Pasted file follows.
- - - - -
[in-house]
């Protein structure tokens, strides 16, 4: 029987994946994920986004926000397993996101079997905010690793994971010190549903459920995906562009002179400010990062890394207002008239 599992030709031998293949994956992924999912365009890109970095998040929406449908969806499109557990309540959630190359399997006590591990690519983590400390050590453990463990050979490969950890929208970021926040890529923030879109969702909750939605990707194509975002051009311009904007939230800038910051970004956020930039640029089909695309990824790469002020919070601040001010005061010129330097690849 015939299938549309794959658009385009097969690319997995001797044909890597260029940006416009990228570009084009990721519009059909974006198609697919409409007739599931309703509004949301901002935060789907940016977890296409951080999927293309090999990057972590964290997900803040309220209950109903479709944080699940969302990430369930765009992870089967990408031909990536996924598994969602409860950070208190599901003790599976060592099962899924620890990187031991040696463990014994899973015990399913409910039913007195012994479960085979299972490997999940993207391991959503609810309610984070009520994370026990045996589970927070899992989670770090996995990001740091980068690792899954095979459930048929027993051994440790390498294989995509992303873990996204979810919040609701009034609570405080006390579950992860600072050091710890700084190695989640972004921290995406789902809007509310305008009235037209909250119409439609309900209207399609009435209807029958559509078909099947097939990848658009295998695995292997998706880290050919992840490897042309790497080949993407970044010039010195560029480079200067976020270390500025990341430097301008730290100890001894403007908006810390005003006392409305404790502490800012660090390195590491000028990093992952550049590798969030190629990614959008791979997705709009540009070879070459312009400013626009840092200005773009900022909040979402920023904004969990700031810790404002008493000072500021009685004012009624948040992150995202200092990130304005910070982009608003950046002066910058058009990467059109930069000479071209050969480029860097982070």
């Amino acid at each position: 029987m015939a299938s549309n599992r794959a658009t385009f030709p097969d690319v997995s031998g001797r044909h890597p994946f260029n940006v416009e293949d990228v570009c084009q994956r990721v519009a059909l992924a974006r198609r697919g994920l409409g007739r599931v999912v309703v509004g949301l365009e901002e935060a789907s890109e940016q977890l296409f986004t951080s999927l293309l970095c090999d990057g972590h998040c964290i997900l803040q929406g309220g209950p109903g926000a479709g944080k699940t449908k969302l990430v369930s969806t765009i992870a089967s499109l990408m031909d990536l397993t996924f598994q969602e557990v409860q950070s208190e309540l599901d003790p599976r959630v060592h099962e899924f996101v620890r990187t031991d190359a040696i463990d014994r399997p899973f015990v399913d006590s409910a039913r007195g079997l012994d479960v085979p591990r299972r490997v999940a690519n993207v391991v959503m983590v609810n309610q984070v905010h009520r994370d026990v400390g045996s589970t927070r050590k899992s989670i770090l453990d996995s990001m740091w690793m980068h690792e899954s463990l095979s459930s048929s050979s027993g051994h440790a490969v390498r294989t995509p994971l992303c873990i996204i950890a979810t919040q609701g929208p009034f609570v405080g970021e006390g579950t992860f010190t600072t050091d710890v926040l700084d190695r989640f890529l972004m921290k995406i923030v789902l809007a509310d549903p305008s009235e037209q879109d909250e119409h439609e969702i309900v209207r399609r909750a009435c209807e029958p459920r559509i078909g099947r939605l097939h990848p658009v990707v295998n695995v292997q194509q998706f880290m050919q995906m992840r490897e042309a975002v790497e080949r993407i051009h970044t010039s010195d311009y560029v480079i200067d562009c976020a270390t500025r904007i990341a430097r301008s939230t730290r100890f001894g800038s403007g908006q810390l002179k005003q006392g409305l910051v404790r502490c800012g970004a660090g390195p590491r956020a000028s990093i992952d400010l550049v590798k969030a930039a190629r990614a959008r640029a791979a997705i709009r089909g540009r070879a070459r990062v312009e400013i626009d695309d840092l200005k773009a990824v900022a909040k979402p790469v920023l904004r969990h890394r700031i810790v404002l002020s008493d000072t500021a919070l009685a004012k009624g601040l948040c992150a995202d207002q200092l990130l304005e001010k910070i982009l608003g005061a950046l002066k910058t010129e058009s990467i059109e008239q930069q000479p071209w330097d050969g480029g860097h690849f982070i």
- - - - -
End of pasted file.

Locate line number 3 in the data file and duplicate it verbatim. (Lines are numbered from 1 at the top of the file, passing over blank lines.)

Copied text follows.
């Amino acid at each position: 029987m015939a299938s549309n599992r794959a658009t385009f030709p097969d690319v997995s031998g001797r044909h890597p994946f260029n940006v416009e293949d990228v570009c084009q994956r990721v519009a059909l992924a974006r198609r697919g994920l409409g007739r599931v999912v309703v509004g949301l365009e901002e935060a789907s890109e940016q977890l296409f986004t951080s999927l293309l970095c090999d990057g972590h998040c964290i997900l803040q929406g309220g209950p109903g926000a479709g944080k699940t449908k969302l990430v369930s969806t765009i992870a089967s499109l990408m031909d990536l397993t996924f598994q969602e557990v409860q950070s208190e309540l599901d003790p599976r959630v060592h099962e899924f996101v620890r990187t031991d190359a040696i463990d014994r399997p899973f015990v399913d006590s409910a039913r007195g079997l012994d479960v085979p591990r299972r490997v999940a690519n993207v391991v959503m983590v609810n309610q984070v905010h009520r994370d026990v400390g045996s589970t927070r050590k899992s989670i770090l453990d996995s990001m740091w690793m980068h690792e899954s463990l095979s459930s048929s050979s027993g051994h440790a490969v390498r294989t995509p994971l992303c873990i996204i950890a979810t919040q609701g929208p009034f609570v405080g970021e006390g579950t992860f010190t600072t050091d710890v926040l700084d190695r989640f890529l972004m921290k995406i923030v789902l809007a509310d549903p305008s009235e037209q879109d909250e119409h439609e969702i309900v209207r399609r909750a009435c209807e029958p459920r559509i078909g099947r939605l097939h990848p658009v990707v295998n695995v292997q194509q998706f880290m050919q995906m992840r490897e042309a975002v790497e080949r993407i051009h970044t010039s010195d311009y560029v480079i200067d562009c976020a270390t500025r904007i990341a430097r301008s939230t730290r100890f001894g800038s403007g908006q810390l002179k005003q006392g409305l910051v404790r502490c800012g970004a660090g390195p590491r956020a000028s990093i992952d400010l550049v590798k969030a930039a190629r990614a959008r640029a791979a997705i709009r089909g540009r070879a070459r990062v312009e400013i626009d695309d840092l200005k773009a990824v900022a909040k979402p790469v920023l904004r969990h890394r700031i810790v404002l002020s008493d000072t500021a919070l009685a004012k009624g601040l948040c992150a995202d207002q200092l990130l304005e001010k910070i982009l608003g005061a950046l002066k910058t010129e058009s990467i059109e008239q930069q000479p071209w330097d050969g480029g860097h690849f982070i």